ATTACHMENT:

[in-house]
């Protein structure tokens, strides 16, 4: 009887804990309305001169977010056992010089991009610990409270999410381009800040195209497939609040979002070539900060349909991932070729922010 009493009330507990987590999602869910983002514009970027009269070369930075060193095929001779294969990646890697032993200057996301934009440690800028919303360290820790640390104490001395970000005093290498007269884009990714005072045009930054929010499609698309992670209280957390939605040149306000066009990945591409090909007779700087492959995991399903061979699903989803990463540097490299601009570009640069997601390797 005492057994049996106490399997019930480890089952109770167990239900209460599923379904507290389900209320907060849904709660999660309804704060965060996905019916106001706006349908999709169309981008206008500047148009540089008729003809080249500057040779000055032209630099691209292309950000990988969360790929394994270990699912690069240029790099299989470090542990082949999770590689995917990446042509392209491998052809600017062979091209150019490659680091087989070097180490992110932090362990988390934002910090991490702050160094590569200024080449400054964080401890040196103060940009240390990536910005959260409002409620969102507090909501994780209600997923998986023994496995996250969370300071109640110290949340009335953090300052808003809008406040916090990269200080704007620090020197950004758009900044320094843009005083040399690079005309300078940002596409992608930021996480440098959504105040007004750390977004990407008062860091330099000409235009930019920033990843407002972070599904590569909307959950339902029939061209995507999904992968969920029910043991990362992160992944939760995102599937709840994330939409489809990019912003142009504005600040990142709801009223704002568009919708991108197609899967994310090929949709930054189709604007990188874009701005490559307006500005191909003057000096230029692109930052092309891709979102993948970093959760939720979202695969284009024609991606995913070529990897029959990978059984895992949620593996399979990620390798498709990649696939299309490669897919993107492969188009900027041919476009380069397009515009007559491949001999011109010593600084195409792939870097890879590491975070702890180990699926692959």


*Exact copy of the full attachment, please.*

[in-house]
């Protein structure tokens, strides 16, 4: 009887804990309305001169977010056992010089991009610990409270999410381009800040195209497939609040979002070539900060349909991932070729922010 009493009330507990987590999602869910983002514009970027009269070369930075060193095929001779294969990646890697032993200057996301934009440690800028919303360290820790640390104490001395970000005093290498007269884009990714005072045009930054929010499609698309992670209280957390939605040149306000066009990945591409090909007779700087492959995991399903061979699903989803990463540097490299601009570009640069997601390797 005492057994049996106490399997019930480890089952109770167990239900209460599923379904507290389900209320907060849904709660999660309804704060965060996905019916106001706006349908999709169309981008206008500047148009540089008729003809080249500057040779000055032209630099691209292309950000990988969360790929394994270990699912690069240029790099299989470090542990082949999770590689995917990446042509392209491998052809600017062979091209150019490659680091087989070097180490992110932090362990988390934002910090991490702050160094590569200024080449400054964080401890040196103060940009240390990536910005959260409002409620969102507090909501994780209600997923998986023994496995996250969370300071109640110290949340009335953090300052808003809008406040916090990269200080704007620090020197950004758009900044320094843009005083040399690079005309300078940002596409992608930021996480440098959504105040007004750390977004990407008062860091330099000409235009930019920033990843407002972070599904590569909307959950339902029939061209995507999904992968969920029910043991990362992160992944939760995102599937709840994330939409489809990019912003142009504005600040990142709801009223704002568009919708991108197609899967994310090929949709930054189709604007990188874009701005490559307006500005191909003057000096230029692109930052092309891709979102993948970093959760939720979202695969284009024609991606995913070529990897029959990978059984895992949620593996399979990620390798498709990649696939299309490669897919993107492969188009900027041919476009380069397009515009007559491949001999011109010593600084195409792939870097890879590491975070702890180990699926692959």